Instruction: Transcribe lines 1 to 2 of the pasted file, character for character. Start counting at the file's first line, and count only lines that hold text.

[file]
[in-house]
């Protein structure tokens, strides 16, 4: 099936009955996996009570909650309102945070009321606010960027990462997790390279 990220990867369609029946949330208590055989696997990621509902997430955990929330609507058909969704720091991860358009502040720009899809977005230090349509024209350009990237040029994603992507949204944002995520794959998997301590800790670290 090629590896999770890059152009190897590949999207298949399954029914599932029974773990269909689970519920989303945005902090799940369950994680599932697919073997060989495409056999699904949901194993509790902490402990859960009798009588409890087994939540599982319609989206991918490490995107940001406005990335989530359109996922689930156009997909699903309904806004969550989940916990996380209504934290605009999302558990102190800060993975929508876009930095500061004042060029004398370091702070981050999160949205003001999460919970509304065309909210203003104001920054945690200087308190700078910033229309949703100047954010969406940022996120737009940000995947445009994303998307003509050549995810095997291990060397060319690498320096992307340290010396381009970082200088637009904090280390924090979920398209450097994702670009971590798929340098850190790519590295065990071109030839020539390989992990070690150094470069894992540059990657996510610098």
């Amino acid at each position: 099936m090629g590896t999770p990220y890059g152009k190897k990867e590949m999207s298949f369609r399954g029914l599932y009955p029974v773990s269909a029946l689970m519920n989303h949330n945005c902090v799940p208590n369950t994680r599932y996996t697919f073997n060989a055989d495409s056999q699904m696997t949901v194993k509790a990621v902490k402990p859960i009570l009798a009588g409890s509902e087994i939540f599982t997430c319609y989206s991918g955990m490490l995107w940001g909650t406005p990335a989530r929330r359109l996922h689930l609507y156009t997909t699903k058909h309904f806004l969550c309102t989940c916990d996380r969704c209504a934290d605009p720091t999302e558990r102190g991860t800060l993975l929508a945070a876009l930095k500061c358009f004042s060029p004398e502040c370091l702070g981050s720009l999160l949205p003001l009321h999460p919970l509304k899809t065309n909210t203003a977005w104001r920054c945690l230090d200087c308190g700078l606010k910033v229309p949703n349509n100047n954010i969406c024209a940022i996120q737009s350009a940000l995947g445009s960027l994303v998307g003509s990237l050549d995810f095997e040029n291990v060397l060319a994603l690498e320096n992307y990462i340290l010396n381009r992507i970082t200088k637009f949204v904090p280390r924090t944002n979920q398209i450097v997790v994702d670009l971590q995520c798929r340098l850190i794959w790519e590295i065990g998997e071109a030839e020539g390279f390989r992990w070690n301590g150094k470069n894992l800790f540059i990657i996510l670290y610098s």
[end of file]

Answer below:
[in-house]
């Protein structure tokens, strides 16, 4: 099936009955996996009570909650309102945070009321606010960027990462997790390279 990220990867369609029946949330208590055989696997990621509902997430955990929330609507058909969704720091991860358009502040720009899809977005230090349509024209350009990237040029994603992507949204944002995520794959998997301590800790670290 090629590896999770890059152009190897590949999207298949399954029914599932029974773990269909689970519920989303945005902090799940369950994680599932697919073997060989495409056999699904949901194993509790902490402990859960009798009588409890087994939540599982319609989206991918490490995107940001406005990335989530359109996922689930156009997909699903309904806004969550989940916990996380209504934290605009999302558990102190800060993975929508876009930095500061004042060029004398370091702070981050999160949205003001999460919970509304065309909210203003104001920054945690200087308190700078910033229309949703100047954010969406940022996120737009940000995947445009994303998307003509050549995810095997291990060397060319690498320096992307340290010396381009970082200088637009904090280390924090979920398209450097994702670009971590798929340098850190790519590295065990071109030839020539390989992990070690150094470069894992540059990657996510610098």